Though Cholent is known as one of the most famous slow-cooked Shabbat recipes, many non-Ashkenazi communities have had their own overnight-cooked Shabbat staples for centuries. For North African Jews, particularly from Morocco, Tunisia and Algeria, that dish is called “Dafina.” This hearty dish is famous throughout North Africa and Israel, and is still being prepared to this day by Jews with North African backgrounds in countries such as the United States, Canada, France and Israel.
The history behind this dish began in observance of the prohibition to cook on Shabbat. Jews around the world took to preparing certain foods overnight and serving them on Shabbat day, whether at synagogue or at home. Dafina is no exception. Traditionally, it was made in a communal oven (often at the local baker’s or a nearby synagogue). Most families brought their pots to the communal oven so that the Dafina could cook overnight, then took their pots home Shabbat morning.
Dafina is made with a variety of vibrant spices, including allspice, cinnamon and cumin, and includes beef (as well as beef bones), potatoes, eggs, wheat berries, sweet potatoes, dates, honey and chickpeas. Most Sephardic French Jews whose families hail from North Africa have fond memories of the distinct smell and hearty taste of Dafina on Shabbat mornings or afternoons. Some elements, including the wheat berries, are separated from others in the pot and placed in heat-safe bags. The tradition dates back to medieval Spain and a process of cooking and layering foods separately called Afadina. Dafina is also known as Hamim, Chamim, La Daf or Skhina. In Judeo-Arabic “ad dafina” means “covered.”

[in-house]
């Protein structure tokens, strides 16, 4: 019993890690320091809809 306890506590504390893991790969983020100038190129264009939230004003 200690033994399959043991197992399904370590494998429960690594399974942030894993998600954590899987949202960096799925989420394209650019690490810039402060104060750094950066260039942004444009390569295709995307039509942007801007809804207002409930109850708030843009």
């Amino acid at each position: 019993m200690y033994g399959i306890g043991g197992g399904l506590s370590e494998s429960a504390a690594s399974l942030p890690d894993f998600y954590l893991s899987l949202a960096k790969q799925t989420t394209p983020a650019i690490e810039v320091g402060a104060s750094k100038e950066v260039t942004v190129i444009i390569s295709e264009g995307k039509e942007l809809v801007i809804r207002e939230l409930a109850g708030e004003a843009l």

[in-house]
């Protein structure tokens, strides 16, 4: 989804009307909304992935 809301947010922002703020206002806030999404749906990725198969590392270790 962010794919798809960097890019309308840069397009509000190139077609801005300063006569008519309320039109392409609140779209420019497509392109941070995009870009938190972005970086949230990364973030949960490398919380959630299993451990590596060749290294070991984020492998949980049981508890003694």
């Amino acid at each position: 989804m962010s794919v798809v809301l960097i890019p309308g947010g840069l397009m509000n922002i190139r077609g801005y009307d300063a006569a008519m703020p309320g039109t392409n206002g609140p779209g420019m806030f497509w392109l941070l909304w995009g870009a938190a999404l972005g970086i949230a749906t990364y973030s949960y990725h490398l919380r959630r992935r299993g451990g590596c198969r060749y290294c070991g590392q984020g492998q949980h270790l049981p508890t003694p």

After the Spanish expulsion of Jews in 1492, many Jews resettled in Morocco (and some in the Ottoman Empire). Today, recipes for this hearty Shabbat stew, which now is often made in a slow-cooker, can be found in many online sources, complete with historical background and even charming family stories from the cooks themselves.